Preliminary review: Top tier fan with occasionally dubious QC

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Pros: Top tier performance in high restrictions , PWM control, noise dampeners on corners, sleeved cable, 5 year warranty

Cons: few accessories , ~28mm thickness may be problematic for some, made in China

(Purchased from Newegg)

Let me begin by stating if you are looking for 140mm fans with a square frame for high restriction environments you don't have many options.

Most of those options are quite pricey as well.

Review sites such as Thermalbench , Coolingtechnique, and among others have this fan trailing some top tier fans such as the Noiseblocker eloop B14-3 , EK Vardar F2-140, and Be Quiet Silent Wings 3 140mm High speed in terms of dB/CFM. In the USA, Thermalright's TY-147 SQ is nowhere to be found.

Personally I found that the fan is quiet even up to ~ 1100RPM.

You would think that the PH-F140SP or PH-F140XP fans would be superior for low restriction but reviews I've read suggest even with the lowest restriction radiator will drop the flow on those much worse compared to the PH-F140MP.

* I own a few Noctua NF-A14 PWM (made in Taiwan) and the noise level on these is comparable if not better.
* Has rubberized corner mounting, although they cannot be removed or switched out (Noctua's design can switch the corners)
* Rubberized cable sleeving
* Aesthetically , the black on black design is timeless unlike Noctua's brown or the white on black of the eloop and TY-147 SQ. It also doesn't have a label on the front of the fan hub (unlike Thermalright or Be Quiet!)
* packed in plastic placed in a cardboard box, unlike some fans such as Fractal Design HP14 which are packed directly in a cardboard box.
* I suspect much of the fan's performance is due to the winglets that are placed on the tip of the fan blade. It is essentially a less drastic version of the Noiseblocker eloop's fan blades at the fan tip. In aerodynamics , the winglet allows for higher effective wing length (or in this case, the fan blade length) by controlling tip vortices. The fan frame is a swept, curved design.

* ~550RPM min speed ,: the Thermalright TY-147 , Be Quiet Silent Wings 3, and NF-A14 PWM can spin down to 300RPM or so
---> PWM curve picks up at 50% or so
* only ~ 1400RPM max speed when behind Fractal Design Define R5's front panel filter and venting
* QC: Trailing edges on two fan blades had small nick on them on one sample despite zero damage to box (poor cosmetic QC) , plastic coloration isn't fully consistent (slight milkiness in the plastic mix). I can imagine some people getting inferior samples.
* QC: some users on Newegg/Amazon report poor QC on the other 140mm fans using supposedly the same UFB bearing type , especially when mounted horizontally.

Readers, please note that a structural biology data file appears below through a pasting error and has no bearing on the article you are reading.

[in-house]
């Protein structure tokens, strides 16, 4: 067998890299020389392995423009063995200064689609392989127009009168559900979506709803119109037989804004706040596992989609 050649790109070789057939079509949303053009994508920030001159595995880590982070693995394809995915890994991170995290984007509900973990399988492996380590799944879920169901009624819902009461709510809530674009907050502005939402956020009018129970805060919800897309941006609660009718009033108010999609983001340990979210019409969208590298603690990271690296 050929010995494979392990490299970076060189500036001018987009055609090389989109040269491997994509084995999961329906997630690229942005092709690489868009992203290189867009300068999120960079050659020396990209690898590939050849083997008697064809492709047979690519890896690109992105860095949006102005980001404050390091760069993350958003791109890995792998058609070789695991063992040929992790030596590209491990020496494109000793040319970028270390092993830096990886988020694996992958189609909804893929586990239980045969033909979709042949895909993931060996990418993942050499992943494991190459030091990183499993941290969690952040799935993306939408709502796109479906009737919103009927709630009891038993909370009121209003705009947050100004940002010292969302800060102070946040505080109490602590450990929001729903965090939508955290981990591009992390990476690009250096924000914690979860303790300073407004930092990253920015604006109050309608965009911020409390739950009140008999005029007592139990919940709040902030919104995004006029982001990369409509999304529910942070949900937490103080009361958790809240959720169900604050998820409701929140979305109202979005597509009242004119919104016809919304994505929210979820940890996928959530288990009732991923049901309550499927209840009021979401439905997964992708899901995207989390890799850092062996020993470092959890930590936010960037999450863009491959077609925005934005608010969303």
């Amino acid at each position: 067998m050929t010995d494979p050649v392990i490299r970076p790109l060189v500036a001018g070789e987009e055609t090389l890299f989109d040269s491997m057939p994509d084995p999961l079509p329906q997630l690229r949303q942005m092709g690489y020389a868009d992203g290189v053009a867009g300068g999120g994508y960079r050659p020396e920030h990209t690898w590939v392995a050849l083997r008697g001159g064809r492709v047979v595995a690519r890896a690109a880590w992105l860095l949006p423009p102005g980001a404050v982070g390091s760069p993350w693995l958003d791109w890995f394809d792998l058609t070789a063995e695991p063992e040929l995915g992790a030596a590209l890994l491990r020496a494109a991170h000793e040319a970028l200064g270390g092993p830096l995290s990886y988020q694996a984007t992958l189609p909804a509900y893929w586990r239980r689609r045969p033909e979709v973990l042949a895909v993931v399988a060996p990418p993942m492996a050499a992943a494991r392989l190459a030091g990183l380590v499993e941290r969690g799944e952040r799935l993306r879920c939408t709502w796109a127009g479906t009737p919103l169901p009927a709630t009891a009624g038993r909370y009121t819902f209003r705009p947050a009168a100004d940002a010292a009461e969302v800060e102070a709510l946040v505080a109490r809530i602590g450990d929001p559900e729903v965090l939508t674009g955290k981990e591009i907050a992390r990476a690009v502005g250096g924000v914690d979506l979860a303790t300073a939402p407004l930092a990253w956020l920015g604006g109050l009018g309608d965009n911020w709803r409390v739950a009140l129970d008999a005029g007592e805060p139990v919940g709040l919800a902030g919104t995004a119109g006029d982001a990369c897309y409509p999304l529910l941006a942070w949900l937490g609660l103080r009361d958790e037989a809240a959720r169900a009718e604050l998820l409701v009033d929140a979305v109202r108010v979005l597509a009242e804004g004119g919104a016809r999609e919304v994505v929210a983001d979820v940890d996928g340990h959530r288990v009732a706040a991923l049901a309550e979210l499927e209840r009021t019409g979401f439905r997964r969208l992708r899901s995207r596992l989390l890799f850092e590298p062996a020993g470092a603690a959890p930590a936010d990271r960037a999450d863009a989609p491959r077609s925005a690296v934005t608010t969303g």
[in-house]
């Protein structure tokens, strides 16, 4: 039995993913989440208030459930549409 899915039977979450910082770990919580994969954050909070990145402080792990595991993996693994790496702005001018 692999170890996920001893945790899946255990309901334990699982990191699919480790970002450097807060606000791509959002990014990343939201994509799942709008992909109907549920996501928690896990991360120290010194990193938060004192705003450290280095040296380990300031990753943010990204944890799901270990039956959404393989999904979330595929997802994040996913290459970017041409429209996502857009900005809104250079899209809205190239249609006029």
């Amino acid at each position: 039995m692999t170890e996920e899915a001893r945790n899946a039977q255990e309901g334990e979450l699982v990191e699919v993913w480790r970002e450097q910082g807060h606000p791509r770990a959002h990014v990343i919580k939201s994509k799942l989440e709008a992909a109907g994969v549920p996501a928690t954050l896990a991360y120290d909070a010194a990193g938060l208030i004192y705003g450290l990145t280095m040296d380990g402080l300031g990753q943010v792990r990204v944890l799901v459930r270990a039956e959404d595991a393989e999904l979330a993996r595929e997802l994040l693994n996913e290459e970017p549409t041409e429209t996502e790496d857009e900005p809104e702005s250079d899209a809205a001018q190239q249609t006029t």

* Some claim that the Updraft Floating Balance is nothing more than a sleeve bearing , although while I tested it horizontal blowing up (to simulate a top mounted radiator) I had no issues with the bearing making noises.
* No extra special technological developments to reduce noise: for example vortex control notches, funnel inlet, rounded leading edge, etc. The other fan that comes to mind besides the noiseblocker eloop is the Aerocool Dead silence (which is held back by QC , see Amazon reviews on that one) with golf ball styled fan blades, dampened fan frame, rubberized fan blades, etc. There's also the COUGAR CF-V14HB , with fluid dynamic bearing, diversion groove (on fan blade, similar to Noctua NF-A14) , and small vanes on the fan frame for focus flow.

Fan 1:

Fan 1 Behind dust filter

Fan 2 (with the small nick on it):

Fan 2 behind dust filter

This supposedly has the performance but doesn't have the build quality or accessories. Perhaps they could offer twin packs with a PWM Y-cable.

It has warranty to back it up, but the shipping kills that aspect.

It is typically seen for $15 on sale, sometimes as low as $12 or $10. This makes it an incredible value if the UFB bearing is not a sleeve bearing.

Some fans known to be rifle bearings or modified sleeve bearings (such as the Arctic F14 or Be Quiet Pure Wings 2 , which only has 1000RPM max speed) run about $10-12.


I thought I understood what Doyll was explaining to me, but isn't 0% PWM supposed to be zero RPM?
On the issue with idle under 500 rpm (which really shouldn't be much of an issue given how quiet they are at 500 rpm), I did want to point something out. I have used a dozen or so of these in various builds. All of them would idle at 400 rpm or lower when controlled by DC rather than PWM. Odd, since one would expect the opposite to be true.
My guess is the reason the don't idle lower at 10% or 20% then at 30% is because the PWM circuitry has a minimum 12v power pulses per minute that is equal to what 30% PWM signal supplies .. so any PWM signal below 30% means fan still runs at same minimum 12v power pulses per minute rate. Many PWM fans have this 'feature' and will only idle down to a certain minimum speed..